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Proving undue hardship may discharge student loan in bankruptcy

The $1.2 trillion that is owed in the country for student loan debt constitutes the highest amount of consumer debt except for mortgage debt. In prior days, a student loan could be discharged in a bankruptcy as an unsecured debt. However, Congress has passed several laws making it tougher and tougher to do so. The problem is now critical for the economy and in the lives of many persons in their fifties and sixties, including here in Arkansas. 

The fact is that discharge of a student loan is not impossible in a bankruptcy under current laws. It's just very difficult under the standard developed by federal courts. The main requirement is that the debtor must show that there would be an "undue hardship" should the discharge be denied. It is the court decisions that have interpreted undue hardship in a way that makes it very difficult to prove.

The standards for proving undue hardship are generally as follows:

  • The debtor cannot maintain a minimum standard of living if forced to repay the loans;
  • This inability to maintain a minimum standard is likely to continue for a significant portion of the loan repayment period; and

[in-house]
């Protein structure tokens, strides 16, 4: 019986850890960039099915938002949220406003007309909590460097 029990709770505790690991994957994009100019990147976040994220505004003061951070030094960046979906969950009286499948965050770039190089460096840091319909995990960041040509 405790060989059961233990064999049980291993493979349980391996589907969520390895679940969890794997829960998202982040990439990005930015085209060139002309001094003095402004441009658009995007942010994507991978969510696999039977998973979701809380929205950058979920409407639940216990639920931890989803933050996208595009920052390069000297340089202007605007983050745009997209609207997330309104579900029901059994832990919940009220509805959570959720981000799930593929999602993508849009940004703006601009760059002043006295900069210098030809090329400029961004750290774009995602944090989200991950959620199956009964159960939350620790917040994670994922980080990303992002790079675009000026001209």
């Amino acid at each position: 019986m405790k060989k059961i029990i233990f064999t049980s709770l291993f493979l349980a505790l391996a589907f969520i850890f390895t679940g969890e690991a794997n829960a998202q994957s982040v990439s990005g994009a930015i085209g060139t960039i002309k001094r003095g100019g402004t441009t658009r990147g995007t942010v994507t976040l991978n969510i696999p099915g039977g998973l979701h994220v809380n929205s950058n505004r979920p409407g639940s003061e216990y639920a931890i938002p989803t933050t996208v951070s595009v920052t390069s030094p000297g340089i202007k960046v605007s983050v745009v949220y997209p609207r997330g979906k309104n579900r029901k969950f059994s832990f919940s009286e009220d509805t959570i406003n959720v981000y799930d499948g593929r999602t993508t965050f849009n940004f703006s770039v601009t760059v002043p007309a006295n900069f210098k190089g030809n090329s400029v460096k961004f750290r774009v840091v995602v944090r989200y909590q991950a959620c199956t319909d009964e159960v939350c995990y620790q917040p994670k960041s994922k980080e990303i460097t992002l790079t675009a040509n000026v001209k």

• The debtor has tried in good faith to make repayment.

 It may be beneficial for some debtors to try and get their student loans discharged. For example, a person who owes $30,000 on an original loan of $8,000, and who obtained a two-year associates degree, may be embroiled in a hopeless cycle of trying to make ends meet. Many routine jobs are in the semi-poverty range, and those persons barely survive economically. To suggest that their situation will change to accommodate an additional hefty monthly payment is to engage in fanciful thinking.

 In Arkansas and elsewhere, it may prove beneficial to consult with a bankruptcy attorney to determine the prospects for trying to discharge student loans. In any event, someone with student loans, along with credit card debt and medical bills, can discharge the latter two categories and have an easier chance of then dealing with the student loans. Furthermore, creditors do not collect on student loans during the pendency of a bankruptcy.  

Source: insurancenewsnet.com, "Erie-area woman takes rare route over student loans: bankruptcy", Ed Palatella, Sept. 21, 2014

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